Disaster Risk Reduction has a very simple premise: don't wait until disaster strikes to protect people from devastation. Crises—both man-made and natural—create waves of displaced people, many of whose communities and resources have been devastated by past disasters. So it is the humanitarian community's responsibility to ensure that forewarned is forearmed, to help displaced populations prepare for future disasters before they strike.
Conflicts and natural disasters often recur with recognizable and predictable patterns. Every civil war that began since 2003 was in a country that had had a previous civil war. Droughts, storms, floods and earthquakes often revisit the same territories and populations.
Recurrent crises create recurrent refugees, and those who were vulnerable before—including women and children—become even more vulnerable. As the WHO points out, “Emergencies have a disproportionate effect on the poorest and most vulnerable, particularly women and children. Sexual and reproductive health (SRH) is a significant public health need in all communities, including those facing emergencies… These services need to be strengthened in preparation for future events to reduce SRH-related morbidity and mortality.”
That's the bad news. The good news is that the needs of displaced populations are also predictable—while the precise needs and their magnitudes are variable, there are definite trends. So local communities and international humanitarian organizations can foresee the most dire needs and prepare for them.
Even better news: just how effective Disaster Risk Reduction programs are. Every dollar spent on disaster prevention saves $5 and $10 in economic losses (which makes one wonder why only $1 out of every $25 spent on humanitarian programs goes toward risk reduction). Disaster Risk Reduction through local capacity-building is even more powerful. Local residents are already experts in their own geography and culture—so when they acquire some basic humanitarian information and skills, they are uniquely effective (and cost effective) at both protecting the vulnerable and rebuilding their communities.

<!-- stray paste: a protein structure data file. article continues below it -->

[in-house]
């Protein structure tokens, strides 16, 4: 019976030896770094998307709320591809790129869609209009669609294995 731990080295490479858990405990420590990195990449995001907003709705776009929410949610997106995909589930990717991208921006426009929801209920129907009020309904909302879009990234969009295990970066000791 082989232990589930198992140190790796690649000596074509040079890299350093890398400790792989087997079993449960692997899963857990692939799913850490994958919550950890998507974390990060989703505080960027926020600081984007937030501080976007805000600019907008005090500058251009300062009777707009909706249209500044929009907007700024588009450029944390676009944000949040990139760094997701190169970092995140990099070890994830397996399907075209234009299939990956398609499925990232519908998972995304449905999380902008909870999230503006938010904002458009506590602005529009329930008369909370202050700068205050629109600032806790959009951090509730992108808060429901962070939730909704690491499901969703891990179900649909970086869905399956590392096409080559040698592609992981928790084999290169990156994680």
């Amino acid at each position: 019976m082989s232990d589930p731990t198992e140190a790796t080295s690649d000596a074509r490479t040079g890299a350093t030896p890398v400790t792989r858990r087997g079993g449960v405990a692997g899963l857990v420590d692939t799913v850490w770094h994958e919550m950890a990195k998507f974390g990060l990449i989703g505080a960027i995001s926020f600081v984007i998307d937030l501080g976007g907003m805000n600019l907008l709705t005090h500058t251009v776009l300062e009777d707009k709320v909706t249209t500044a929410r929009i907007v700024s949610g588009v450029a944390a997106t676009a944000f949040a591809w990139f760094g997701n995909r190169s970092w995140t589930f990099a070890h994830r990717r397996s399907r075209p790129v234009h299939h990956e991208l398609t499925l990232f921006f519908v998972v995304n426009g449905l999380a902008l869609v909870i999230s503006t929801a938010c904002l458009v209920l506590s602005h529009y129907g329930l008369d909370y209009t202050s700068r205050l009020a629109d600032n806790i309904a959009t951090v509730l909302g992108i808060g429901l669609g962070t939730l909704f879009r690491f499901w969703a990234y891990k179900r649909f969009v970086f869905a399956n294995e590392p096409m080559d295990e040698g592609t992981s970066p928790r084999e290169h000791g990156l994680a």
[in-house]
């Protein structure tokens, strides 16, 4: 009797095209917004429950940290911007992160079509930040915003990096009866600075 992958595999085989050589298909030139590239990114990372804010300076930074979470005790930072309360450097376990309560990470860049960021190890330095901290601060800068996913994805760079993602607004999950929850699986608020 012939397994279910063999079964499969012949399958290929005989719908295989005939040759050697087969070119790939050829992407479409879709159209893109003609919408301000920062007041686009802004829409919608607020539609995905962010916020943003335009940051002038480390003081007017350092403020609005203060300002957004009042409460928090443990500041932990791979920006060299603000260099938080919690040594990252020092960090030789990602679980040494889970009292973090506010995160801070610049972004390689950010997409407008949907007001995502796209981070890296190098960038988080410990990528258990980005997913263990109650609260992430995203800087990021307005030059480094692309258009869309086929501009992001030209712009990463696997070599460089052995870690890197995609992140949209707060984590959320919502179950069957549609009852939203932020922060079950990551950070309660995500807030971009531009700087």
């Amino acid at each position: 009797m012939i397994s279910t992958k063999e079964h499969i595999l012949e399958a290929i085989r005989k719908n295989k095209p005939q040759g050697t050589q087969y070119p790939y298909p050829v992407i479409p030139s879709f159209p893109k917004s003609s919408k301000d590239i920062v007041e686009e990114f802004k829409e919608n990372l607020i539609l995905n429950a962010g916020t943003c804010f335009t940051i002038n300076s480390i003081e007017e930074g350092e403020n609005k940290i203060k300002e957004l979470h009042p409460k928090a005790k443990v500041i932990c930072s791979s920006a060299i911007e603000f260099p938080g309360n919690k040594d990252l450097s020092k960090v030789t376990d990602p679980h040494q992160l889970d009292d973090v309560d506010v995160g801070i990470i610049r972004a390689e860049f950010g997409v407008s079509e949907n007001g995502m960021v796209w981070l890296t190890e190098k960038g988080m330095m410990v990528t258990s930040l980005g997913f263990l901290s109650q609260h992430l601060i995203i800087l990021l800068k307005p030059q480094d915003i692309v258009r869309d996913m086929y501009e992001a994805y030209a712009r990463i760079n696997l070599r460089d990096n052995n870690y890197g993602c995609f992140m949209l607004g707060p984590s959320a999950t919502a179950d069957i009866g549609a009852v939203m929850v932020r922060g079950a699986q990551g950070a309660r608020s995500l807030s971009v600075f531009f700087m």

Sexual and reproductive health (SRH) is one critical area for disaster risk reduction. Between 6 and 14 percent of all displaced women of reproductive age (15-49 years) are pregnant at any given time. Fifteen percent of women who are pregnant while fleeing from conflict may experience a life-threatening obstetric complication.
In a few weeks, we will launch The Facilitator's Kit: Community-based Preparedness for Reproductive Health and Gender. Developed collaboration with UNFPA and local partners in the Philippines, this kit includes everything needed for a three-day workshop on building local capacity to address sexual and reproductive health needs in disasters.
Since 2010, the Women's Refugee Commission has incorporated preparedness and planning for sexual and reproductive health needs in an emergency into our advocacy and in-country training activities. We have supported the training—before a crisis—of national-level teams and health providers in the Minimum Initial Services Package (MISP) of Reproductive Health in Crisis Situations, an international standard of care. We have conducted a survey of disaster risk reduction programs promoting sexual and reproductive health in Haiti, Uganda and South Sudan.
Similar approaches can be developed for other needs, such as shelter and livelihoods. Plans and trainings can be put in place to protect those who will become especially vulnerable, such as women, children, persons with disabilities and the elderly.
 Harbom, Lotta & Peter Wallensteen (2010) Armed Conflicts, 1946-2009. Journal of Peace Research 47(4): 501-509
 Paddy Ashdown, “Businesses must take the initiative in dealing with disaster”